When it comes to developing heart disease there are many factors that can put us at risk: diet, exercise, stress, weight, alcohol consumption, family history, gender, ethnicity and age (1). Some of these we can alter, others we cannot. Luckily diet is one we have control over and small changes can add up to big results in terms of protecting your heart!
When we look at what we should be eating to promote heart health, those who are vegetarian seem to have an advantage over those who eat the Standard American Diet (also known as SAD, a diet focused on processed and animal foods). The largest study ever conducted looking at heart disease rates in vegetarians compared to non-vegetarians pooled the results from five large studies with a combination of 76,000 participants (2). After taking into consideration body weight, alcohol use, education level, exercise, and in most studies, smoking; death from heart disease was approximately 31 percent lower among vegetarian men compared to non-vegetarian men and 20 percent lower among vegetarian women compared to non-vegetarian women. Vegetarians tend to lead healthier lifestyles overall (they smoke less, exercise more and are usually leaner), but even when those factors are controlled, the vegetarian diet has been shown to reduce heart disease risk by about 25 percent (3).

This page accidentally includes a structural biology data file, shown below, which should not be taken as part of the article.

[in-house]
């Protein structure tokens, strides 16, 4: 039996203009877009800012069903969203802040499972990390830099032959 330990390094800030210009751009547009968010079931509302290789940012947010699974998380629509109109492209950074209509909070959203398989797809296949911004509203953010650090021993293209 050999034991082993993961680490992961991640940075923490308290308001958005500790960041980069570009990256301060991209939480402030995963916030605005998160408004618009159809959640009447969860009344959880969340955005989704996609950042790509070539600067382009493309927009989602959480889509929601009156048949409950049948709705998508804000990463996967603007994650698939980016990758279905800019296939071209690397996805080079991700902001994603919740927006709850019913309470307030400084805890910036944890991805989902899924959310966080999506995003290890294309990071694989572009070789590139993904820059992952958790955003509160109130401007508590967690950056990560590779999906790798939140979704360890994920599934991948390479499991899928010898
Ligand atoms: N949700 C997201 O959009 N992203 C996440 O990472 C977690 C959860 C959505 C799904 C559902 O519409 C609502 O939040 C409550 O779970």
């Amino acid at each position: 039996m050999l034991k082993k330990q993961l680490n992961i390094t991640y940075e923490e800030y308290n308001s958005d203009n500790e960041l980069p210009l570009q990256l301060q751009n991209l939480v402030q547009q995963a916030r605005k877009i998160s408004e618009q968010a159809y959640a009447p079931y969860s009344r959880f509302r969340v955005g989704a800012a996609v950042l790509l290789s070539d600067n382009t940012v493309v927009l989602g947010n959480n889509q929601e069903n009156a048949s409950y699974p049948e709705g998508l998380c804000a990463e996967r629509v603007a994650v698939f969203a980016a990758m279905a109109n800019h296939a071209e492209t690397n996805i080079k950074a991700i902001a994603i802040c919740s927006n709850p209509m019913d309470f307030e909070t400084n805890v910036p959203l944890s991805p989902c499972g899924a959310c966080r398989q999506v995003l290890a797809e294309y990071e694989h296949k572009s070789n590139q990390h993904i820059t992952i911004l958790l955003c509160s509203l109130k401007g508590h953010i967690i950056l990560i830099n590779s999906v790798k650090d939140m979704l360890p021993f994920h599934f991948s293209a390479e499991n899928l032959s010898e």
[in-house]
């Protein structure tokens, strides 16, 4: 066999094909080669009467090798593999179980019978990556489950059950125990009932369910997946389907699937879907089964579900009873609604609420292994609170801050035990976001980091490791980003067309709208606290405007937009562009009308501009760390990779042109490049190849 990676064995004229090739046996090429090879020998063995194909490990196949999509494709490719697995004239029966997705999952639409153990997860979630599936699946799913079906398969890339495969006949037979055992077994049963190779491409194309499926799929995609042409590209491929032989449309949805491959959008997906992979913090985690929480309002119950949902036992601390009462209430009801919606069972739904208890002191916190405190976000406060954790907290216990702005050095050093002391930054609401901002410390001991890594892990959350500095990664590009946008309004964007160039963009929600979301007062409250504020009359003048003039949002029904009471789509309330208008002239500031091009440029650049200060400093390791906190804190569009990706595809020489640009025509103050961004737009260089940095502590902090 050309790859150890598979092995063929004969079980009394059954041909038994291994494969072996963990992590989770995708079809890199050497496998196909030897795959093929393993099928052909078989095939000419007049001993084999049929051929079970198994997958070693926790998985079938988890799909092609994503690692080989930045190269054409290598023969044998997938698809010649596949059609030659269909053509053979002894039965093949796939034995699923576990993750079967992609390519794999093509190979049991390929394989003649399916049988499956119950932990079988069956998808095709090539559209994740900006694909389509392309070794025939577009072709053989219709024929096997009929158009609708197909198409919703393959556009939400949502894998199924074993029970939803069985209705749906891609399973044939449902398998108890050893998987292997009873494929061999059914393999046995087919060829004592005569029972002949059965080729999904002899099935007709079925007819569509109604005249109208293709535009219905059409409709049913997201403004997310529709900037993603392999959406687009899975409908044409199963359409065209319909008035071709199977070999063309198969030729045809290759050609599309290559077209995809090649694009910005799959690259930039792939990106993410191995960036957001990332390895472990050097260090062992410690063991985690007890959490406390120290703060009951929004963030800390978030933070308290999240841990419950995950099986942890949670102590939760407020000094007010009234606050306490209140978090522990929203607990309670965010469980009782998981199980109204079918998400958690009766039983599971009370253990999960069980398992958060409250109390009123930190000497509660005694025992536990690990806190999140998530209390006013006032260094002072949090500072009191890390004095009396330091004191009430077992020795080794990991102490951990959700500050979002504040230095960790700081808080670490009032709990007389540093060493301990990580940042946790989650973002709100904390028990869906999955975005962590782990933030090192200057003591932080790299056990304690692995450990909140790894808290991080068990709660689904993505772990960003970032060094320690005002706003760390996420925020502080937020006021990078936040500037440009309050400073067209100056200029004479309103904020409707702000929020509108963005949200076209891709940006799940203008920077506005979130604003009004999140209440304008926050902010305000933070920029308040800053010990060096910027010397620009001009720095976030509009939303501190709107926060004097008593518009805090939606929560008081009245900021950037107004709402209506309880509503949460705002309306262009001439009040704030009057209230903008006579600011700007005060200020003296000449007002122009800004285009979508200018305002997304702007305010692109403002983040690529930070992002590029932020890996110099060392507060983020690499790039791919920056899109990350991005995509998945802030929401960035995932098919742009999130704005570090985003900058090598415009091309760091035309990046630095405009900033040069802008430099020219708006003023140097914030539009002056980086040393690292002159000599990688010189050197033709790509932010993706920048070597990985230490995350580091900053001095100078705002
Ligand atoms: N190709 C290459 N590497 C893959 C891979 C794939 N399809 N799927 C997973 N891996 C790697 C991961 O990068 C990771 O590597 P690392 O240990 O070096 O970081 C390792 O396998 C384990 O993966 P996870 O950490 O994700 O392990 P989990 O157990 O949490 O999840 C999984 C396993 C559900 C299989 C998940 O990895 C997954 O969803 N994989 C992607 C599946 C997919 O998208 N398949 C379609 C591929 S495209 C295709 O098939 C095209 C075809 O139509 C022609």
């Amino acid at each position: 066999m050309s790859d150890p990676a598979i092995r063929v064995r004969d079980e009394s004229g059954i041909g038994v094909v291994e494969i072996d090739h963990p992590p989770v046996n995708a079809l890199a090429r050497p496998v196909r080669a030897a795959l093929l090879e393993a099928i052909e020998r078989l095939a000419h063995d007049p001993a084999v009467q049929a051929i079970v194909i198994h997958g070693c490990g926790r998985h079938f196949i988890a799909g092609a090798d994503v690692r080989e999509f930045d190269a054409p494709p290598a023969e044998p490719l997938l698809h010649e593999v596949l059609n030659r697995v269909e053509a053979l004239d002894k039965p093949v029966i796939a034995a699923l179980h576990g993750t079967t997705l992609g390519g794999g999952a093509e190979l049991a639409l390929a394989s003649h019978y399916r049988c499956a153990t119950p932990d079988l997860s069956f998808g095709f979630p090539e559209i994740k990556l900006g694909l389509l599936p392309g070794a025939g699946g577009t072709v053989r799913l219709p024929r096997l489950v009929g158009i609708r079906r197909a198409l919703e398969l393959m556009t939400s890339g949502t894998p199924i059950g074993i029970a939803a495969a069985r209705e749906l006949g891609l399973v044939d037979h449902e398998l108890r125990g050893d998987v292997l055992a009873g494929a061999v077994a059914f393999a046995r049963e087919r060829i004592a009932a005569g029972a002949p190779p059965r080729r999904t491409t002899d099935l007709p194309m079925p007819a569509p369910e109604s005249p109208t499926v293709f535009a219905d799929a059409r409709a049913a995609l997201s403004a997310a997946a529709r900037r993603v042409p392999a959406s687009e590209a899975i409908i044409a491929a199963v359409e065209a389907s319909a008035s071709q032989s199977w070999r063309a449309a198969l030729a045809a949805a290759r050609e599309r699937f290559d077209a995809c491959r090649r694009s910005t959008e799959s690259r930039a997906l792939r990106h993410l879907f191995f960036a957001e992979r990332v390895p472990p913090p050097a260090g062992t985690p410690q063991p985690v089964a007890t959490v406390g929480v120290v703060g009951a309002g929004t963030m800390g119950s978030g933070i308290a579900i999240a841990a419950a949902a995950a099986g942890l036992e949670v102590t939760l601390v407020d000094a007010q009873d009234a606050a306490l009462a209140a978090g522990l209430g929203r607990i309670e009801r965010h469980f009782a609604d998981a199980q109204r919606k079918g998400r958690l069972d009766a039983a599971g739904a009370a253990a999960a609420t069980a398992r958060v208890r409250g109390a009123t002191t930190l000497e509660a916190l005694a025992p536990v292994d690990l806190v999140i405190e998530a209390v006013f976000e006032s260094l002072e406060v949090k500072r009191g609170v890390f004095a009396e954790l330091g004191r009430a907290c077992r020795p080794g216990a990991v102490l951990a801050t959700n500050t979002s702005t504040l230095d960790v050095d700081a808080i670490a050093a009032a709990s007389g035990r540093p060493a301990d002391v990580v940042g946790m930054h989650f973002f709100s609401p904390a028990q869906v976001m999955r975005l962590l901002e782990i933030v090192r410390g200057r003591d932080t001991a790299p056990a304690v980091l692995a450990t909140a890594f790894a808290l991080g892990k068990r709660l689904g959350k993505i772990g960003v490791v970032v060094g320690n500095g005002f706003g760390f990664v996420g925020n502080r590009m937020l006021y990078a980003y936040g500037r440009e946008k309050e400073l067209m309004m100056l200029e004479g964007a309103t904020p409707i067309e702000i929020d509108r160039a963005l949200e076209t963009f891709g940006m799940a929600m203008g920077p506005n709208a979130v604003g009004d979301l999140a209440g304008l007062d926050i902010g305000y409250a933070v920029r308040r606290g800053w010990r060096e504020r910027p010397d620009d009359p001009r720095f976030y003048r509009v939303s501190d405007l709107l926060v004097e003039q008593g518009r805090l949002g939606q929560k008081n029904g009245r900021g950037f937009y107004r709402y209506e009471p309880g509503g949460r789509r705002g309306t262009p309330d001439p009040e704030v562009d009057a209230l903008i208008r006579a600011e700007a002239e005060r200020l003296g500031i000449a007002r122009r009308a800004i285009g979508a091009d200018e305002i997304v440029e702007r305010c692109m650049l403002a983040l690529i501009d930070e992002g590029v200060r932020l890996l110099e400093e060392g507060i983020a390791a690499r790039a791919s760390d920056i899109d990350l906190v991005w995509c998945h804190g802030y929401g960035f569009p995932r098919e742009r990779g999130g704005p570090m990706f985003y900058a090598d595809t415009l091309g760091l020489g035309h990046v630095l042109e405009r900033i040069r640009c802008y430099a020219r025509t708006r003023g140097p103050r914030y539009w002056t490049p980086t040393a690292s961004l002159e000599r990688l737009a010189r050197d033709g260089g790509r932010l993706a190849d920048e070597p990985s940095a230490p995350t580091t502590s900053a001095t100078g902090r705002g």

A vegetarian diet seems to have two main advantages in terms of protecting our hearts:
1. Low in saturated fat
2. High in fiber
There is likely one exception to the heart healthy benefits of vegetarian eating that I like to call a “carbatarian” - someone who removes animal protein from their diet but replaces it with carbohydrates such as pasta, bread and rice. Although this diet is likely lower in saturated fat (saturated fat is found mostly in animals foods), and higher in fiber (animal protein contains no fiber) and is being replaced with fiber rich carbohydrates (hopefully they are eating whole grains), it is still missing many of essential building blocks of health: complete proteins, vitamins, minerals and phytochemicals. When we think of nutrition, we often focus on what are called macronutrients, carbohydrate, protein and fat. However, I would argue that micronutrients, such as vitamins, minerals and phytochemicals may be even more important.